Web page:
Time is precious. Time is money. Time is fleeting. Time does not stand still. Which of these sentences is true?
I have issues with time. I think that if I do not look at a clock, time does not pass. Time is my most precious asset and my most elusive one. I keep thinking that if I just had more time I could…
…conquer the world!
I would like to pass on the very best method for managing time. The ultimate kick-ass trick to make time bend to your will, ready?
It won’t. Ever. Accept it and move on.
Time can only do what time does: pass, at a steady and unrelenting pace. How you think about time and what you do with it is what you can control.
Some people are born with accurate and reliable inner clocks. Some of us are not. For those of us who are time challenged, those who always have a firm grasp of time look down on us as lazy and not taking anything responsibly or seriously – after all, if we did we’d be on time!
But some of us live in our own little time zones and they do not match the International Atomic Time clock. If you look up Time on Wikipedia, humans have come up with so many ways to measure time over the centuries that one could say we are overly obsessed with it.
In my world, time expands to the amount I need for a project. It slows down when I need it to, it’s as elastic as I need it to be. Then, bam! I come to myself and look around in total bewilderment. It’s always such a rude surprise to finish a project and realize that days, or even months have passed for the rest of the world but not for me. It’s only been minutes, hasn’t it? My own little time warp, no Tardis required.
Hmmmm, that must be how I lost the entire year of 2010.
But all that aside, I have learned a few skills over the years to manage (how I spend my) time. I have consumed at least a billion (give or take a few) books, articles, videos, leaflets, brochures, classes and epiphanies on Time Management in my desperate search to gain more; time, that is. I look back on how much time I’ve spent trying to gain more time and it makes my brain twist. What I know is that all the books say “this is how your brain works and you need to do things this way”. In reality, that is the way the author’s brain works and how things work best for him/her, usually a left brained linear thinker (some exceptions here, notably Time Management From The Inside Out by Julie Morgenstern.
The best things I’ve learned (so far) are that time is not money but you can manage it like it was. You pay for the must-haves first (rent, food, transportation) and have fun with what’s left over (Doctor Who videos). In other words, you decide what activities are the important ones, the activities that will get you closer to your goals. Make those the “must-haves” and the activities that will not cause the world to end, or the space-time continuum to collapse in on itself (and us), are what you do with what’s left over. The goal is not to stuff more things to-do in your time (the shop at Wal-Mart approach), but to spend your time on more quality things to-do (the shopping at Tiffany’s approach).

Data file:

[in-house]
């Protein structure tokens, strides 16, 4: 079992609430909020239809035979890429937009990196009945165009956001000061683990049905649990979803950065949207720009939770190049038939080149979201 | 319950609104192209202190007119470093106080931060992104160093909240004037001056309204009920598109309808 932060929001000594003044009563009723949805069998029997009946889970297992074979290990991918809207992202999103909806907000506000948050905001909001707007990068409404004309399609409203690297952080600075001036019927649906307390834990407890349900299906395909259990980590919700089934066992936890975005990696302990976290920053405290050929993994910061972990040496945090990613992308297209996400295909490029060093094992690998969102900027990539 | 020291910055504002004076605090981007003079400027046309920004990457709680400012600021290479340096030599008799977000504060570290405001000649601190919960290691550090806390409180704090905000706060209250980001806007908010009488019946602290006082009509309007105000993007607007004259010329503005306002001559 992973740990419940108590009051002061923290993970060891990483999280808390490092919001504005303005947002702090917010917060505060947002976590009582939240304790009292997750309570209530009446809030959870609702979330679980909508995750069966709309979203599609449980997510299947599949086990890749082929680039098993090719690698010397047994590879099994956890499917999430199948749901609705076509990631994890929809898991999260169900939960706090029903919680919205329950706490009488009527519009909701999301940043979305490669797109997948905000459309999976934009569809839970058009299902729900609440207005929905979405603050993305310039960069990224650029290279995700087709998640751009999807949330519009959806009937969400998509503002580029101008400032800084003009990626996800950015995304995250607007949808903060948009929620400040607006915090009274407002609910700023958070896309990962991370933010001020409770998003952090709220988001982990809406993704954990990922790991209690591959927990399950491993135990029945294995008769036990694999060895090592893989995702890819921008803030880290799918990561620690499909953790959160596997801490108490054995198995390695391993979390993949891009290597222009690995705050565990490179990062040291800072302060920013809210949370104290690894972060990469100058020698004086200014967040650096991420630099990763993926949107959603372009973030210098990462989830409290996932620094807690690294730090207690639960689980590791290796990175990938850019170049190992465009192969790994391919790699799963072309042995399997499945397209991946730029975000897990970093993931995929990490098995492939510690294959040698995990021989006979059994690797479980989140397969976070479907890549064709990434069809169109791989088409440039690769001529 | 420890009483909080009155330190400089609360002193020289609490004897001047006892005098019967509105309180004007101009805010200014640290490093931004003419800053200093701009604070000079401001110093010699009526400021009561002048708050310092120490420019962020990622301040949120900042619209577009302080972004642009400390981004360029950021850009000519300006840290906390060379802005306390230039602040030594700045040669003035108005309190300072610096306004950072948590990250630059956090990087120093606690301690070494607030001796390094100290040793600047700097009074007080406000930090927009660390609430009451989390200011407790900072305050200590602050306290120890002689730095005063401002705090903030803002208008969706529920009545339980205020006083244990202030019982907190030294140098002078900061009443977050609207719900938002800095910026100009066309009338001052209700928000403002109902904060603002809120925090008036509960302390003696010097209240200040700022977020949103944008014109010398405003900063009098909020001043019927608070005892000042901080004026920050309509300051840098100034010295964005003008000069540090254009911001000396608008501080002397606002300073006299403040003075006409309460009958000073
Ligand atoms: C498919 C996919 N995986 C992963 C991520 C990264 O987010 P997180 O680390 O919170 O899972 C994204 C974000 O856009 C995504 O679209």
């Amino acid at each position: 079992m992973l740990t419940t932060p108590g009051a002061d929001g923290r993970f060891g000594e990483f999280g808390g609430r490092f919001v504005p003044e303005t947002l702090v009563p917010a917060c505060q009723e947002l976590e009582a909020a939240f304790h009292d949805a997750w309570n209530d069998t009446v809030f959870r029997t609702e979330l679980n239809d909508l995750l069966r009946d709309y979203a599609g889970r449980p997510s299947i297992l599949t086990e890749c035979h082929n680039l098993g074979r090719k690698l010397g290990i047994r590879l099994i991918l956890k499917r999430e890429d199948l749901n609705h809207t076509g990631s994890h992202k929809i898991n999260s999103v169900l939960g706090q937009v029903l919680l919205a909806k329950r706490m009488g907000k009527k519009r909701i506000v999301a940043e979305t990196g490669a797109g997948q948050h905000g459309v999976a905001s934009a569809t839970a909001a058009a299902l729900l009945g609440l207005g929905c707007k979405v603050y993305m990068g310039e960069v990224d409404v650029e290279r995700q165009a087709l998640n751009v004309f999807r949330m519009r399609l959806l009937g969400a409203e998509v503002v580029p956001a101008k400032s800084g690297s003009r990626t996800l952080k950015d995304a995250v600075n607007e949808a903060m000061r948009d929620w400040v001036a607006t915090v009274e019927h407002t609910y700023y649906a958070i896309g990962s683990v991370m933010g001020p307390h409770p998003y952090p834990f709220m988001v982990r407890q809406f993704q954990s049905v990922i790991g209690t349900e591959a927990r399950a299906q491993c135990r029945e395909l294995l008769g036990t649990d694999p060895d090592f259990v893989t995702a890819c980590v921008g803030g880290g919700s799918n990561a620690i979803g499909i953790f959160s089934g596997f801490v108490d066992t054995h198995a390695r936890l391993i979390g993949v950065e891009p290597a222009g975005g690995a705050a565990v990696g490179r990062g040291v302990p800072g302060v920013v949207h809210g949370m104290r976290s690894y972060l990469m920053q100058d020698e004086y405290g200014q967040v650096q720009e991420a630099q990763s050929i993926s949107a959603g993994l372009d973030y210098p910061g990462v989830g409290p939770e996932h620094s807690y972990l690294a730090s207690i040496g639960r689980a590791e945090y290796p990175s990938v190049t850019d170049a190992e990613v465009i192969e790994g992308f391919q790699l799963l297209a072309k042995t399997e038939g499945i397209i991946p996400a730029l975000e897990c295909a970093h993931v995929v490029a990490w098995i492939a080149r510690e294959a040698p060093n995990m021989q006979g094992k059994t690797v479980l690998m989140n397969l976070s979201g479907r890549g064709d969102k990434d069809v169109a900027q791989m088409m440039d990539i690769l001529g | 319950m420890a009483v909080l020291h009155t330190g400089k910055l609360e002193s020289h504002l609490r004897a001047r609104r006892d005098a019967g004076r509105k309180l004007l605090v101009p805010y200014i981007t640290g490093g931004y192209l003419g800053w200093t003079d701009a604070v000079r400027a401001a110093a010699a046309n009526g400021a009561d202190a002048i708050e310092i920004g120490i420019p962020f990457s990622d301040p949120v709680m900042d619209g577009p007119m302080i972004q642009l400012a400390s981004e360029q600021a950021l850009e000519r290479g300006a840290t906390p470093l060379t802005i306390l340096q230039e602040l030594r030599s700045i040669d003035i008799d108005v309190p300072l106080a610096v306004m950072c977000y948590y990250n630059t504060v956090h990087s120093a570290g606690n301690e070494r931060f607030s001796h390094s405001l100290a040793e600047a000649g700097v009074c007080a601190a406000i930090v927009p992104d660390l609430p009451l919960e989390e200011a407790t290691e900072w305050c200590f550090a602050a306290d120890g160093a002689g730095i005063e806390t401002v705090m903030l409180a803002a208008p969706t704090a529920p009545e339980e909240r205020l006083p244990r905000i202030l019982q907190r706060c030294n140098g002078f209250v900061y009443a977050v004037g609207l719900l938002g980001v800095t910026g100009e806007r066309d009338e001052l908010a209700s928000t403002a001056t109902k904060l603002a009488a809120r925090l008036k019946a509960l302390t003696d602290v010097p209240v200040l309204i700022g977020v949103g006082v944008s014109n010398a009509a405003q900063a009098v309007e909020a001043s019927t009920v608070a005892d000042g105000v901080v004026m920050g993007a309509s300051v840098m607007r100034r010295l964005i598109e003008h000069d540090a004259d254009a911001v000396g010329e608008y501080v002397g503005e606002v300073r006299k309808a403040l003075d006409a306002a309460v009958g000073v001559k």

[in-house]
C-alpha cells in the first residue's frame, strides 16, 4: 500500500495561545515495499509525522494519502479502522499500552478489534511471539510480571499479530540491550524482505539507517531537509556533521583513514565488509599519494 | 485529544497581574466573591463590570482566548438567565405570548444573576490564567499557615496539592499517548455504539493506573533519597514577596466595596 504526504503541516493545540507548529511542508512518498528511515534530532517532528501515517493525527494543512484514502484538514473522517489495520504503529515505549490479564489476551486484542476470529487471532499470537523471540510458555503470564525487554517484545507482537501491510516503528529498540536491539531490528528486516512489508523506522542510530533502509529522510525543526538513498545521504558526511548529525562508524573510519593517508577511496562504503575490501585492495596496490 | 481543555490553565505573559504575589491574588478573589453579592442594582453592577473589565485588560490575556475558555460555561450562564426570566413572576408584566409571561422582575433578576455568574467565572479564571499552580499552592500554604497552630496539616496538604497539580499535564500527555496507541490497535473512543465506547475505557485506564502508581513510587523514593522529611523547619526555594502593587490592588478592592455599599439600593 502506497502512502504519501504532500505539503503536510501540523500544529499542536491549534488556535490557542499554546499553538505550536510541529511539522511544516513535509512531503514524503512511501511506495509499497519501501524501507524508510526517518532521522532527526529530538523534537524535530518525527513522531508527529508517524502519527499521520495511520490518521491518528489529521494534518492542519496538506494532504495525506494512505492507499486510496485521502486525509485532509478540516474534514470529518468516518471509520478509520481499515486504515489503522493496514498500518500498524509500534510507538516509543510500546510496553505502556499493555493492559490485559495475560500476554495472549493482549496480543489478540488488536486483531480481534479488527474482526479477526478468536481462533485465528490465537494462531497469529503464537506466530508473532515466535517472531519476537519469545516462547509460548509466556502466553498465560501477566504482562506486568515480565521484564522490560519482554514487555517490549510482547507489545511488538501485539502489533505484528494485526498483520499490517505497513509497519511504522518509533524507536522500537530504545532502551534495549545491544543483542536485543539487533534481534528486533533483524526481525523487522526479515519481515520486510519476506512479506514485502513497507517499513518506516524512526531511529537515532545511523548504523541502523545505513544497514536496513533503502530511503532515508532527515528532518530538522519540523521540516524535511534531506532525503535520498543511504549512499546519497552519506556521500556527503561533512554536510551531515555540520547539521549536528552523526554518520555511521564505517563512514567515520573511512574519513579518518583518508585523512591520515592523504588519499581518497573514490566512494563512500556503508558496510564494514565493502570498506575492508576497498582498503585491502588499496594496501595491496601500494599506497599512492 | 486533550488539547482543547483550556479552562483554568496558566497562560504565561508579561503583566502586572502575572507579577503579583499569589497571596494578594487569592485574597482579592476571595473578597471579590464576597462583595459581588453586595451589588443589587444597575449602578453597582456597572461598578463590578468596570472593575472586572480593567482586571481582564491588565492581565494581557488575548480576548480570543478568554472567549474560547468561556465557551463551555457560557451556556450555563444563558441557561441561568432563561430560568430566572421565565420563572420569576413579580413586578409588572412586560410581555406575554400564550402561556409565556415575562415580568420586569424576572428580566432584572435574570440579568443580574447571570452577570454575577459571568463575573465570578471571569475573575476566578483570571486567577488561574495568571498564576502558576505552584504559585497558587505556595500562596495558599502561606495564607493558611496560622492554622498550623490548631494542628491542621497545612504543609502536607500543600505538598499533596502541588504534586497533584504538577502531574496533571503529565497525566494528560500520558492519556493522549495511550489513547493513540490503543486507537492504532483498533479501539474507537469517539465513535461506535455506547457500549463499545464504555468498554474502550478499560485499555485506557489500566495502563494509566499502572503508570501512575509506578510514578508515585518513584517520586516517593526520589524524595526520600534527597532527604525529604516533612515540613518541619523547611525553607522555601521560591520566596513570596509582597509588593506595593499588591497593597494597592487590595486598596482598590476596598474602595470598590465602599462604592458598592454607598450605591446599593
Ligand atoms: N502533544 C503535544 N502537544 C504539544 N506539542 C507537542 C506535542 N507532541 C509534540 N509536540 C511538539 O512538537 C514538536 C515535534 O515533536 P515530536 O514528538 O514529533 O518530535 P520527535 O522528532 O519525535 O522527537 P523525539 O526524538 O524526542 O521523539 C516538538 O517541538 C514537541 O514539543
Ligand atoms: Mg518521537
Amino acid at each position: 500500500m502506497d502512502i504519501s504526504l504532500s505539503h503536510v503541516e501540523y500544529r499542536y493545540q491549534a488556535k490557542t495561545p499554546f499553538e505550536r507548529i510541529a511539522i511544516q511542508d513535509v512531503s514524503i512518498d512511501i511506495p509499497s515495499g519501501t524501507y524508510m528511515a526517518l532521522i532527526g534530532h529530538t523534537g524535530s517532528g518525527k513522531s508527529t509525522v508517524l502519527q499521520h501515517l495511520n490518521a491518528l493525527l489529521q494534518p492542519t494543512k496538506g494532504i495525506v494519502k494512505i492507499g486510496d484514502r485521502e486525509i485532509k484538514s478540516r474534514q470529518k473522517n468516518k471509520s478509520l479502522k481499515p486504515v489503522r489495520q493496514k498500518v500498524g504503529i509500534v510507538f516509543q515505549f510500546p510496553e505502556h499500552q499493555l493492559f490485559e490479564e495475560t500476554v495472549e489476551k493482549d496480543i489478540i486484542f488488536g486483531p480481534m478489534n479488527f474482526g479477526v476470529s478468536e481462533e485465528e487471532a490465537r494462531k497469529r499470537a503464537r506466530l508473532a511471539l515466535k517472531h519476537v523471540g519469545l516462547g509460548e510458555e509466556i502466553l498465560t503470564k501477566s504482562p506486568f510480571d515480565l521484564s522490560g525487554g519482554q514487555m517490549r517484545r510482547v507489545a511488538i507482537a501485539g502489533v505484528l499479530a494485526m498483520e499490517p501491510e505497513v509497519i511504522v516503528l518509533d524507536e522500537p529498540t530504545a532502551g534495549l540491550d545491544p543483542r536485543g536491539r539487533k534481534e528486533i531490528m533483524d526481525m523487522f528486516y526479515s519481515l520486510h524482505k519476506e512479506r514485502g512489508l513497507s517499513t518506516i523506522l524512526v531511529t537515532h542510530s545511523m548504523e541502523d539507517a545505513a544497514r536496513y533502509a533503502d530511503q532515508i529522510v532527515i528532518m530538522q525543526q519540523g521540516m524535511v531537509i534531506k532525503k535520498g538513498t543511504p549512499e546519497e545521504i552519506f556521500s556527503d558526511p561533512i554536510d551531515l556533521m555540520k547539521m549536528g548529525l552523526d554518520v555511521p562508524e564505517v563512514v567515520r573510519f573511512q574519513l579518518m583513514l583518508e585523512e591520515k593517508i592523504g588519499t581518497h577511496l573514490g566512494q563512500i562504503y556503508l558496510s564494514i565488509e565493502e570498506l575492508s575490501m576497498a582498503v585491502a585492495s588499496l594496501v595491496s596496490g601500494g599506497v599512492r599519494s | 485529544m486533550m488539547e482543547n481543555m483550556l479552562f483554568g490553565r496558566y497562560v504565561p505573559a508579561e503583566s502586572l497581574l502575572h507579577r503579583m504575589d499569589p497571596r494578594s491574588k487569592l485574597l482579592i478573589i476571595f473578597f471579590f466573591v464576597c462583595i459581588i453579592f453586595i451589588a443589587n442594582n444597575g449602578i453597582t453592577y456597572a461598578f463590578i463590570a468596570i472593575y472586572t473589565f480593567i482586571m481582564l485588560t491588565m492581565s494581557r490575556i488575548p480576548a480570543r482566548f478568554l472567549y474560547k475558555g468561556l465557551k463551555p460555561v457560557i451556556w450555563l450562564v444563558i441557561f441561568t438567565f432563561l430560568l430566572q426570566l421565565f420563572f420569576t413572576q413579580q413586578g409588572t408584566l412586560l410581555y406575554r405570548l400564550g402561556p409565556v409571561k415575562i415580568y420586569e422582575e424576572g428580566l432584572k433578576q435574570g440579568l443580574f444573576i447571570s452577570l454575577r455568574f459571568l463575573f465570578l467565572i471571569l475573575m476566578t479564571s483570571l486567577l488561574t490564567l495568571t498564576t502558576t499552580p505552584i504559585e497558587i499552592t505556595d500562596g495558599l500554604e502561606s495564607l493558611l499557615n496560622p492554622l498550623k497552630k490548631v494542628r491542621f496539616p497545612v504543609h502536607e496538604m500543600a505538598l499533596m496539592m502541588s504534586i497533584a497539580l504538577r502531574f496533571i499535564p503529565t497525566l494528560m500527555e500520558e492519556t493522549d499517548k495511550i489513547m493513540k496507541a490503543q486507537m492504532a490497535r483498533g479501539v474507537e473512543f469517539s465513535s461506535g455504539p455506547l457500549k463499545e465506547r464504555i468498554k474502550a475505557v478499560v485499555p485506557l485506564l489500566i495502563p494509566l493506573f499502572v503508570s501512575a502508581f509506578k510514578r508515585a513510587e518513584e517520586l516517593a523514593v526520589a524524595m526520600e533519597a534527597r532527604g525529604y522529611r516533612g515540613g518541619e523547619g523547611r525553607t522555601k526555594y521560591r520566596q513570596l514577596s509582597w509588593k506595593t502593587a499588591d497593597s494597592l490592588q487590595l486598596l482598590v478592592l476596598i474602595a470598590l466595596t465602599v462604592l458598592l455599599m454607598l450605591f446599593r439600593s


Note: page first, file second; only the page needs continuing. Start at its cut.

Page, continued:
Find your working style. As important as it is to know what your goals are and what time of day is your best for productive work, it is also essential to know what your working style is. I recently took an online course called 7 Days To Better Productivity & Time Management. I learned a lot that was very helpful and far less complicated than most of the books I’ve read. [Are books overly complicated because they feel they have to fill up all those pages?] But, one of the best take-aways was the discussion on our working style. I always thought I was a multi-tasker that liked to have a million projects going at one time so I could jump between them when I get bored. It turns out that I’m a deep dweller. What I really like is having 2 or 3 projects lined up, but to work on one at a time. Deeply into it-enter the time warp-totally immersed, until it’s done. Or, until I hit a snag that forces me to come up for air. Then I can happily shift to something else until the snag is resolved or I have finished the something else. This has it’s own set of issues (the UFO pile) but, not related to today’s topic. When I do my usual multiple projects at once with 18 in the queue I get overwhelmed and start playing solitaire – talk about poor time management. So, I have my (short) project line-up, but just concentrate on one (or two) at a time. I know this will drive some people bats, but the new knowledge has altered the universe for me.
But wait, there’s more! My secret weapon to deal with this challenge of living in the real-world time zone is (drum roll, please)… my timer! I set my timer to bring me back into reality so other things can get done as well. I need to resurface to fix dinner? Set the timer! I need to remember to put the clothes in the dryer? Set the timer! You get the idea. I’m not saying it works all the time (ask DH), occasionally I’m really good at ignoring the timer, but it’s a huge improvement!
The wrap-up: Knowing my working style and best time of day to focus, added to what activities are working towards my goal, equals much better use of time. And that is Time Management in a nut shell.
I schedule large blocks of time for my current most-important project. I make sure I have small blocks of time for the other things. I use the timer to bring me back to the real world.
Now that my space is organized (OK, parts of them are), and I’ve learned how to manage my time (mostly, practice makes perfect), I can start being more productive.